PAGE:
Main Article Content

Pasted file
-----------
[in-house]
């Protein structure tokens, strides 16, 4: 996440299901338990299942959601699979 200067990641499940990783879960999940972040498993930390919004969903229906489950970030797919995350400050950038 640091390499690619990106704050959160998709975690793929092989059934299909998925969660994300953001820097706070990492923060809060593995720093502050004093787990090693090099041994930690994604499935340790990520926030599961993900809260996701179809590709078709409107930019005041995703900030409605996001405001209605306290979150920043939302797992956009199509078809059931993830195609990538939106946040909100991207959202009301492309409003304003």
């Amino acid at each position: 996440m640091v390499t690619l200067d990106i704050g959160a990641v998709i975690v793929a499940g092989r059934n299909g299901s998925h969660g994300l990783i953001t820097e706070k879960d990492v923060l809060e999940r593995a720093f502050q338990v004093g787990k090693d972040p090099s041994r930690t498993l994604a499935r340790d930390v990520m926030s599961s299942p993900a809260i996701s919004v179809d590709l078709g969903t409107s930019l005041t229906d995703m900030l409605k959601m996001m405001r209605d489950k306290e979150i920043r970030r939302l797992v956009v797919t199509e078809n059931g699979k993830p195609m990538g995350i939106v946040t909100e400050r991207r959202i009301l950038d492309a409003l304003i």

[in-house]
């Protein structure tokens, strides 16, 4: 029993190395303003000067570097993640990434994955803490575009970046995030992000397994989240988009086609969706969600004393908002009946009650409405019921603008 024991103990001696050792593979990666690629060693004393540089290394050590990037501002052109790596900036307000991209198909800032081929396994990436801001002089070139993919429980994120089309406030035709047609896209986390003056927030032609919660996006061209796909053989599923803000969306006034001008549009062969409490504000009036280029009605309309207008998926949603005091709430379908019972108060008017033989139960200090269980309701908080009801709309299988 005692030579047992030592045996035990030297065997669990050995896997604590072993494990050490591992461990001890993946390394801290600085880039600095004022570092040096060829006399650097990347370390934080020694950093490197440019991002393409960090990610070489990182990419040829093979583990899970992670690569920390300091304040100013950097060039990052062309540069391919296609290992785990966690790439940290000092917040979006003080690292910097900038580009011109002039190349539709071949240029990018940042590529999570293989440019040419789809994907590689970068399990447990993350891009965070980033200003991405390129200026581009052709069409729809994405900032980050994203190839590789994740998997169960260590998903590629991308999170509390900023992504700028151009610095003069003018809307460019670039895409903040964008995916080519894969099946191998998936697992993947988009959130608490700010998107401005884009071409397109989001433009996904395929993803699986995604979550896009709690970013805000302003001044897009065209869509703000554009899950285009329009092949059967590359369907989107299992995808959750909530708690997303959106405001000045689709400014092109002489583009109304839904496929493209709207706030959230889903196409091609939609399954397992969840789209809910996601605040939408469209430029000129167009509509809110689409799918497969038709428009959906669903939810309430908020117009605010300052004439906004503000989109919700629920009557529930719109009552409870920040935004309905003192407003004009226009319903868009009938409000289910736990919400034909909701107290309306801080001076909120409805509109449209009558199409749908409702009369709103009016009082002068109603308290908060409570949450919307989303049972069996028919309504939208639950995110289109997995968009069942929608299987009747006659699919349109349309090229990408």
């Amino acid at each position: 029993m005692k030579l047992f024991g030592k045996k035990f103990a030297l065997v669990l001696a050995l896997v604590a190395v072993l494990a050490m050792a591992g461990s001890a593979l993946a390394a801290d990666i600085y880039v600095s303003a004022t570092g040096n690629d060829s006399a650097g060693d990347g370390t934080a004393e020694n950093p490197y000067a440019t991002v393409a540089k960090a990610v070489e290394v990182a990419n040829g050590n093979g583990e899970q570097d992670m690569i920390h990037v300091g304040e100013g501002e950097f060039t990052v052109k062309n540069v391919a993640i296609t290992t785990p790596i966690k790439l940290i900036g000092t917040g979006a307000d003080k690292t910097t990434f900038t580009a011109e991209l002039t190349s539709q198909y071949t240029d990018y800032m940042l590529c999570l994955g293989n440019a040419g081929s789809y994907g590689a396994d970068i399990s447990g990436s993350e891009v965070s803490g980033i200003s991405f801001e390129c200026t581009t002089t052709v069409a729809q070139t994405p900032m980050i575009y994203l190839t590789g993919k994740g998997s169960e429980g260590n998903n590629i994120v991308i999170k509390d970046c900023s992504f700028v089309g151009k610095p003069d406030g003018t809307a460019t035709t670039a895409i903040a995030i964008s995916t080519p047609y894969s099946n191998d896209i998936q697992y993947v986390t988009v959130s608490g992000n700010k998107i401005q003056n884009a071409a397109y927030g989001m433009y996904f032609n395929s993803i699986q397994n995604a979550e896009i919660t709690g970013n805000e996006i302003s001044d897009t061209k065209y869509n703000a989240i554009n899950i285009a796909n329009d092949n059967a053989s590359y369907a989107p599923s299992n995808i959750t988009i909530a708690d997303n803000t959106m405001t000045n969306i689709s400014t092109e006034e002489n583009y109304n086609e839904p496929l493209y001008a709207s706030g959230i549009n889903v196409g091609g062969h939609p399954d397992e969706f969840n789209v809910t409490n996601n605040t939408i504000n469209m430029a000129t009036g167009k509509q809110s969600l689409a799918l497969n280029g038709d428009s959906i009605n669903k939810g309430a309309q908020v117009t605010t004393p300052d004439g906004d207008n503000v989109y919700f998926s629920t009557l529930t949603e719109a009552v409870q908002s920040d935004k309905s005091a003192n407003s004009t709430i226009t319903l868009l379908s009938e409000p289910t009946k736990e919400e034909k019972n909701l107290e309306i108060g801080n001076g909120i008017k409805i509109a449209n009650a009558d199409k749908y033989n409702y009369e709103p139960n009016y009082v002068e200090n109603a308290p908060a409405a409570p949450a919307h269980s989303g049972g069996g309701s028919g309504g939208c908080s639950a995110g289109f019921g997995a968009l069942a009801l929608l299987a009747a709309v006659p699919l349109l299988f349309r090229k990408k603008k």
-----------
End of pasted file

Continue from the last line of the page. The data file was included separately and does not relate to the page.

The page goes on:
Cashmere goat (Capra hircus) represents a world renowned goat famous for production of superfine downfibre “Cashmere”. The worldwide total production of cashmere fibre is about 10000-15000 tonnes per annum. Among all the fibres cashmere is the finest fibre of animal origin, produced in fairly large quantity in the world derived from goat breed indigenous to Asia. The physical properties of cashmere fibres can be attributed to proteins from Keratin family which are primary constituents of the fibre. Keratin proteins (KP) and keratin-associated proteins (KAPs) constitute about 90% of cashmere fibre, the said proteins are encoded by the keratin family genes. Keratin-associated protein is one of the major structural proteins of the fibre, whose percentage in fibre has significant effect on its quality. Summing up, the evidence presented in past studies indicated that in the formation of cashmere fibre, there is important role of HGTKAPs in fineness of the fibre. This review summarises the information regarding keratin and keratin associated proteins in a national and international research programme designed to identify and utilize KAP genes of importance in the fibre quality.